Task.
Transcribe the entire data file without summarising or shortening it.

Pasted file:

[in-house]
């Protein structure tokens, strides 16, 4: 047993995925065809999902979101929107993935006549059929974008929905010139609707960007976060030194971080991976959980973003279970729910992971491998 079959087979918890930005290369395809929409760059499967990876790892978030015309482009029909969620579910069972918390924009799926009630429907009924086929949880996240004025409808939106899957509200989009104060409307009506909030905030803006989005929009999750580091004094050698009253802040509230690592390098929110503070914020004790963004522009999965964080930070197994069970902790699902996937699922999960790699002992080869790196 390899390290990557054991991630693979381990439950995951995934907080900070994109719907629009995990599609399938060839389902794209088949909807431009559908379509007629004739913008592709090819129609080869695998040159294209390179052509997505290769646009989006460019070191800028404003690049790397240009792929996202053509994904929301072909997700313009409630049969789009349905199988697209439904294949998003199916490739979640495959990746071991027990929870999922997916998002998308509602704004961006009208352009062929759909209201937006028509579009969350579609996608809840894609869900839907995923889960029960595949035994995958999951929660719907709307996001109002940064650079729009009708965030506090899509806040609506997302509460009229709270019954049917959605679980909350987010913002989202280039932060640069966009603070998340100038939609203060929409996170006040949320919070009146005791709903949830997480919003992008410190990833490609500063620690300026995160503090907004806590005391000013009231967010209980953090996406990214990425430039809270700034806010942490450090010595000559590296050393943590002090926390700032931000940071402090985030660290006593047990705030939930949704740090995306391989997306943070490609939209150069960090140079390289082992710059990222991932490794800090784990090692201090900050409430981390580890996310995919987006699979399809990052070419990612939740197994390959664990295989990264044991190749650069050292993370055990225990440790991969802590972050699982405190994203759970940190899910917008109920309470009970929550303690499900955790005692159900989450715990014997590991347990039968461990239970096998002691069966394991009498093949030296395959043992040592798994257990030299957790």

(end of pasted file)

[in-house]
């Protein structure tokens, strides 16, 4: 047993995925065809999902979101929107993935006549059929974008929905010139609707960007976060030194971080991976959980973003279970729910992971491998 079959087979918890930005290369395809929409760059499967990876790892978030015309482009029909969620579910069972918390924009799926009630429907009924086929949880996240004025409808939106899957509200989009104060409307009506909030905030803006989005929009999750580091004094050698009253802040509230690592390098929110503070914020004790963004522009999965964080930070197994069970902790699902996937699922999960790699002992080869790196 390899390290990557054991991630693979381990439950995951995934907080900070994109719907629009995990599609399938060839389902794209088949909807431009559908379509007629004739913008592709090819129609080869695998040159294209390179052509997505290769646009989006460019070191800028404003690049790397240009792929996202053509994904929301072909997700313009409630049969789009349905199988697209439904294949998003199916490739979640495959990746071991027990929870999922997916998002998308509602704004961006009208352009062929759909209201937006028509579009969350579609996608809840894609869900839907995923889960029960595949035994995958999951929660719907709307996001109002940064650079729009009708965030506090899509806040609506997302509460009229709270019954049917959605679980909350987010913002989202280039932060640069966009603070998340100038939609203060929409996170006040949320919070009146005791709903949830997480919003992008410190990833490609500063620690300026995160503090907004806590005391000013009231967010209980953090996406990214990425430039809270700034806010942490450090010595000559590296050393943590002090926390700032931000940071402090985030660290006593047990705030939930949704740090995306391989997306943070490609939209150069960090140079390289082992710059990222991932490794800090784990090692201090900050409430981390580890996310995919987006699979399809990052070419990612939740197994390959664990295989990264044991190749650069050292993370055990225990440790991969802590972050699982405190994203759970940190899910917008109920309470009970929550303690499900955790005692159900989450715990014997590991347990039968461990239970096998002691069966394991009498093949030296395959043992040592798994257990030299957790």